I somehow got pulled into a heated discussion on LinkedIn on whether the choice of operating system affects your ability to do data science. Predictably, it became a Linux vs Microsoft Windows debate.
First, some background - so you don't think this is some uninformed Microsoft bashing:
I definitely have more experince with Windows than I have with Linux. I spent 15+ years using, and developing for, various flavors of Windows and Microsoft dev and power tools. I've written desktop apps, server software, embedded applications, and various server plugins for IIS, Exchange, and Media Server. At my previous companies, we even co-developed tools with Microsoft. I've installed, configured, optimized, secured, and diagnosed hundreds of Windows machines (possibly every version of OS that Microsoft ever rolled out). Our servers were either FreeBSD or Windows. I did run Linux on my PC from the Slackware days, but that would typically be a dual-boot system, and Linux wasn't the 1st menu item.
So, Windows was my primary OS. I became very good at fixing things, my Windows machines always ran well, and I loved that OS - or so I thought.
Eventually, Linux became more mature, and I found myself using it more and more for dev and server admin tasks. Having an OS that "just works", and totally taking stability and uptime for granted was incredibly liberating. Productivity went through the roof.
And, once you have fully experienced the two worlds - that's when you get mad. Mad, because of all the countless hours (years) you and your colleagues spent learning and "mastering" absolutely meaningless, ridiculous tasks just to make things "Okay":
- doing "clean" re-installs (it's the only way to be sure)
- Registry hacking
- hardening everything, always, because the default options would get you owned
- deleting various temp files
- removing apps and utils that came with the OS
- MSDN and product keys
- killing processes in Task Manager
- staring at Perf Mon to get a sense what's going on
- progress bars
- OS activation
- VBScript (plus an occasional GUI in VB to track the killer's IP)
Now, if you are the designated "computer guy" among your friends and family, don't forget the hundreds of hours you probably spent making Malwarebytes bootable media, and also attempting to remove browser toolbars, or "programs" that refuse to uninstall.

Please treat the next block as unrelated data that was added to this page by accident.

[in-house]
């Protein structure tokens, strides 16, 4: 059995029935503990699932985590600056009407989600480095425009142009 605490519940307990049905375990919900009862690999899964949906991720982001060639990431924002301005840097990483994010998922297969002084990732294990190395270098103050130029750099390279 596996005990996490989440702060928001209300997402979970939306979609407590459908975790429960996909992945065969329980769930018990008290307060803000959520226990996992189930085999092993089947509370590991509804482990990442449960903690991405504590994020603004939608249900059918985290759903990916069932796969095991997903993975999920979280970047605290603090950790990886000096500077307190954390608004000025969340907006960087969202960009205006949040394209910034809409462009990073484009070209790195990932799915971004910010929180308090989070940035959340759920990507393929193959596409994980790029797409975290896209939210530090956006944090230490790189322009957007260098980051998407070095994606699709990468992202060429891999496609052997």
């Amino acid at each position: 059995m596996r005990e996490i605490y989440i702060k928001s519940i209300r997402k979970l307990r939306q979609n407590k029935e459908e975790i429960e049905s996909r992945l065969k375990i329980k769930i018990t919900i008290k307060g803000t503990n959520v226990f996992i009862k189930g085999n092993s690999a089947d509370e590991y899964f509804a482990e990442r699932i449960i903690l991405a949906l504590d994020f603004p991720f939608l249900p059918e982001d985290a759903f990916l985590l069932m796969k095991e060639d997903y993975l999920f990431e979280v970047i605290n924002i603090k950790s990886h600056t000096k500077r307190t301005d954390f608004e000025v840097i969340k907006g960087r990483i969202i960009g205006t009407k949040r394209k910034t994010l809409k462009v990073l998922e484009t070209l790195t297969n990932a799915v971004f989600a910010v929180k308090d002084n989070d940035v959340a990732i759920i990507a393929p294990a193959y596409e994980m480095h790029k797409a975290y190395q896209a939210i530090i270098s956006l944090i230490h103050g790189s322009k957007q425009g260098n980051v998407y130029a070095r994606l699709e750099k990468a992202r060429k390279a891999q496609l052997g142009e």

... add to that - if you ran a sizeable operation - $ hundreds of thousands that you spent on various OS and related software licenses.
So - whenever I see aspiring data scientists wondering whether their choice of operating system matters, I feel it is my duty to point out the following:
- System stability matters more than you think - an application that hangs mid-process can be a real productivity killer. Linux will be respectful of your time.
- Before you get to any real data science "tools", quick data manipulation and pre-processing (text files, images, logs) is very important. You will be amazed by what you will be able to accomplish just with awk, grep, and sed on Linux.
- If you design your workflow for Linux, it will run anywhere, on any cloud provider. Linux also dominates supercomputers, if you ever decide to go big.
- Linux will make you a better developer. It won't let you get sloppy with data. This topic deserves its own blog post.
- Windows is case-insensitive, and that alone will eventually get you in trouble. If you don't believe me, ask Microsoft.
- Caffe, an awesome deep learning framework from Berkeley, installs easily on Linux (many options!). Windows support is experimental.
- No latency. Things are generally fast (again, this probably requires its own article)
- The Terminal. You will be surprised just how aware and productive you are once it becomes your primary environment. See #2 above.
- Most libraries used in data research are primarily Unix-based.
- Python, with all its dependancies, is much easier to install and run on Linux.
- When you start playing with CNNs, you will discover that some models may take hours or even days to train - so being able to monitor and control your hardware resources is very important. Linux makes that easy.
- if you do run into a problem on Linux, the solution is likely to be the top search result on Google, and the community is very supportive.
So, what's if you don't have any experience with Linux - can't you just forget Linux and terminal, set up a Windows machine, install Python, R, and a bunch of GUI tools - and get into data science? You can, but you will regret that decision later.